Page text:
The next morning I was asked to sign a consent form, was given a rather sexy (not!) gown to put on and a catheter was inserted. Hubby & my Mum stayed with me on the ward, until I was taken down to theatre. As I was having a general anaesthetic Hubby wasn't allowed to be with me and he had to wait outside.



When I came round from the operation, I felt really drowsy and not quite with it. I was handed my baby, and it all felt a bit surreal, like it wasn't really happening. The baby was handed to Dad for his first feed, and then my Mum had cuddles with her first Grandchild.

It took me two days to fully recover from the anaesthesia. For the first twenty four hours I was given morphine for the pain, my catheter was left in and I also had a drainage for blood (which drains the wound, not everyone has this - only if it is necessary). Also, I was given regular jabs in the top of my thigh to stop blood clotting, I warn you that these do sting a little and left me a bit bruised.

 Back in those days, they kept C-section Mums in hospital for ten days after their op (nowadays it is about 3 days), and it felt like ten weeks. It dragged, really dragged. As I lay in the hospital bed, I felt in quite a lot of pain and I felt envious as I watched the vaginal birth Mums, come and go. They were up and about within hours of giving birth, whereas a c-section recovery takes a few weeks before you feel yourself again. 

My second C-Section was an emergency operation. I had moved house, so was under a different hospital from my first. The doctors at this antenatal clinic told me that although my pelvis was small, a scan revealed that it was a perfect shape for a vaginal birth. I wasn't really convinced, but I trusted the consultant and agreed to a trial labour. As my due date, came and went I became more and more anxious, mainly because an elective C-section is usually carried out at 38 weeks, just to ensure that you do not go into labour. I was more at risk because surgeons also worry that an old C-section scar could rapture during labour. In hindsight, I should have pushed to have been induced early, or never have been encouraged to try a vaginal birth. 

Two weeks overdue, I had a show, (a plug of mucus sealing the cervix comes away - a sign of labour), So as I was down as a possible Caesarean, I needed to make my way to the maternity ward. Two days later, I had a slight tummy pain, (like a period pain) and I asked the sister for a pain killer. "Lets have a look at you first, pop up onto your bed" As she examined me internally, she gasped "Good God Girl, You are eight centimetres dilated! I'm going to have to break your waters!"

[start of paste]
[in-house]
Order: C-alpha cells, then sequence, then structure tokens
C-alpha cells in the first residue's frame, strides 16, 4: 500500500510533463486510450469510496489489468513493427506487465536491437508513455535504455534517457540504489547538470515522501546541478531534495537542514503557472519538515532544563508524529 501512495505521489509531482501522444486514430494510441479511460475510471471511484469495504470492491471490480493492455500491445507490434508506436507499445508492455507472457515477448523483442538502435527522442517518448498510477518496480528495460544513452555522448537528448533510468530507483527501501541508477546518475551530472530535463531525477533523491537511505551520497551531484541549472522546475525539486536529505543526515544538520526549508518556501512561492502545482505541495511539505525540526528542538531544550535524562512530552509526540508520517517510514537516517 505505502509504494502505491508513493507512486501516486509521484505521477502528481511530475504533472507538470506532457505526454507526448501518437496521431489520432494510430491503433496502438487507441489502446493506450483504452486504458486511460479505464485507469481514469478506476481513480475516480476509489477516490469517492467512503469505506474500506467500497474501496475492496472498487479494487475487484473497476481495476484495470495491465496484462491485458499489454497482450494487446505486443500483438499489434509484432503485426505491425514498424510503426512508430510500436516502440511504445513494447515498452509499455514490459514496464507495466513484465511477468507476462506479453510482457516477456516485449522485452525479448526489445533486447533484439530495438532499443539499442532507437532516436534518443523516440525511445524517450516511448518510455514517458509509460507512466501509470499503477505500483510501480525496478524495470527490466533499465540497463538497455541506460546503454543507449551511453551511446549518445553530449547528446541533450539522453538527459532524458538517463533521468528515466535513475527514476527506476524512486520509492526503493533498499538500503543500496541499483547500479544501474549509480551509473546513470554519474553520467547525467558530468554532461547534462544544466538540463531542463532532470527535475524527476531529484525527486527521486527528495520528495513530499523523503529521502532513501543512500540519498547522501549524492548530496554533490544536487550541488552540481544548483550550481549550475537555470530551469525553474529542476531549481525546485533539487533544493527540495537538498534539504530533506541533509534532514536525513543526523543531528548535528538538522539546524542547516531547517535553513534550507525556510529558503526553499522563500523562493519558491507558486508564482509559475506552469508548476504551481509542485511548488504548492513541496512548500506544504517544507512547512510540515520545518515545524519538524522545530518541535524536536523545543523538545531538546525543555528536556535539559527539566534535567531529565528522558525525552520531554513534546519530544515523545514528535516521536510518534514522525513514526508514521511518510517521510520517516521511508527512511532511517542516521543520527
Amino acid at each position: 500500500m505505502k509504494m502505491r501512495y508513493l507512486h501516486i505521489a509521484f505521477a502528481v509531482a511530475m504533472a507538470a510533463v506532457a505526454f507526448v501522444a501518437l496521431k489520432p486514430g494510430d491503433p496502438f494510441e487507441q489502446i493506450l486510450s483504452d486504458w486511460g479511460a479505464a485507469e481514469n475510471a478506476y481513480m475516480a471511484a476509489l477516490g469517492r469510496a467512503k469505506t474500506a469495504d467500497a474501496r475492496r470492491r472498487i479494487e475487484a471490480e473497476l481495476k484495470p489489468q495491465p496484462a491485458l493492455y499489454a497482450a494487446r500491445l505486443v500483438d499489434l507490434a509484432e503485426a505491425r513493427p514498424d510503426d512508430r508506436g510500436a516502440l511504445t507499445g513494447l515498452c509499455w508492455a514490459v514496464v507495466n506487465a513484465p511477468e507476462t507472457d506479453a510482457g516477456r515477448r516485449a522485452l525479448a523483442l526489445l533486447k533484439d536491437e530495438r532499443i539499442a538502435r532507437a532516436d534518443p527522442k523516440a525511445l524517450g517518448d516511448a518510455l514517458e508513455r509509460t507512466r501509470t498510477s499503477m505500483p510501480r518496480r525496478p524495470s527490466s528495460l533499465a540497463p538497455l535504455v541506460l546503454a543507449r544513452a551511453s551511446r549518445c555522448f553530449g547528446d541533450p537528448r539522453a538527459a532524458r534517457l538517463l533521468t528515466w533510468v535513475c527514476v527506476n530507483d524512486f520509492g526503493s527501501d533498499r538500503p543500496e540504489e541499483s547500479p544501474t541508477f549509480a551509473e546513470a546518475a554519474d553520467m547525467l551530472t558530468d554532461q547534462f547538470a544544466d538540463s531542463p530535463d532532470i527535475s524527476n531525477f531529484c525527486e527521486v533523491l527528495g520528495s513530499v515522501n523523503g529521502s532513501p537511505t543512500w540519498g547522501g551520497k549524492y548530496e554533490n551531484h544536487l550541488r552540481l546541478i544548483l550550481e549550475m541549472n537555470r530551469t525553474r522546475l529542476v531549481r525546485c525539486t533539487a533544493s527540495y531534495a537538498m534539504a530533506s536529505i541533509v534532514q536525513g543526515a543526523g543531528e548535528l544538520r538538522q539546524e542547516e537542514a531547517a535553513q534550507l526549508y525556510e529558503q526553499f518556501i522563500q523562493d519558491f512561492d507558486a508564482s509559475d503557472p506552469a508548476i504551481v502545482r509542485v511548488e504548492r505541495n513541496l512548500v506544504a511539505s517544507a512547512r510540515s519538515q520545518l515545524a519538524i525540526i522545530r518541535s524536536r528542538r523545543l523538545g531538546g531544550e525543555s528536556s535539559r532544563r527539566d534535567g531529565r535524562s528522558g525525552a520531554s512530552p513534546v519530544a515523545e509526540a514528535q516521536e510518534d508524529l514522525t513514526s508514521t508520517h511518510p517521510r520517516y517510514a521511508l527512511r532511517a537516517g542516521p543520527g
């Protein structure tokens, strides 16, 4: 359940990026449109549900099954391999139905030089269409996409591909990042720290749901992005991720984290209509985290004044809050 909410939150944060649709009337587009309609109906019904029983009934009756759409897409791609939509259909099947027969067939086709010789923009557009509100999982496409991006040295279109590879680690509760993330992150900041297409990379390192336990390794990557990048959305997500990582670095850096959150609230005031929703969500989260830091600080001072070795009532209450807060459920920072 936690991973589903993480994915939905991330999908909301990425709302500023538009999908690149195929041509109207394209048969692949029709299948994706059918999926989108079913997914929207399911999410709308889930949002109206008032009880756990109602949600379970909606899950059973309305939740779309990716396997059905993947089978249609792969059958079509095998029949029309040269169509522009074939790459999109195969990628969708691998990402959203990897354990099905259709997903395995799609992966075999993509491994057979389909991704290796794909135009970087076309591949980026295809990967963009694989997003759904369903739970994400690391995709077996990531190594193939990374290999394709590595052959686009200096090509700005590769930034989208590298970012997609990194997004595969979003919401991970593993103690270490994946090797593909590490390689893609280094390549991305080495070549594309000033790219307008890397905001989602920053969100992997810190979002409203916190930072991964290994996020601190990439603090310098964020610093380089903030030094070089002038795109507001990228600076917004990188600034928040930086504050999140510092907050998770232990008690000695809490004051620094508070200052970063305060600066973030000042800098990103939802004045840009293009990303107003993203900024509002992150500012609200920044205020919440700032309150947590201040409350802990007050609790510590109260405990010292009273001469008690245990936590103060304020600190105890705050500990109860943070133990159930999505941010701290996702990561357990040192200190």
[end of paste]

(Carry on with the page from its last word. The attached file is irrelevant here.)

I must admit, I had a relatively painless labour and all I needed was gas & air. After a few hours, I wouldn't dilate any further, baby had become very distressed, so I was rushed down to theatre. As my labour had been manageable, I didn't have an epidural which meant that I needed to have my emergency C-Section under a general anaesthetic. Baby number two entered the world safely.

My third and fourth C-Sections were a completely different experience, as they were elective for obvious medical reasons and I decided to stay awake for the operation by having a spinal block. The whole process was so much more positive. The worst part for me was having the spinal, I shook so much with nerves, that a nurse had to cuddle me while the needle was being inserted into my spine. 

It literally took about 15 minutes, then I was guided into a comfortable position onto my back, a drip with fluid was inserted into the back of my hand, a drape was set up across my chest so that I couldn't see the operation and the radio was playing quietly in the background. Hubby got dressed up in theatre scrubs and sat in a chair by my head. At first, my head felt a bit strange, as if it was in a vice. I later found out, that sometimes happens as blood pressure lowers.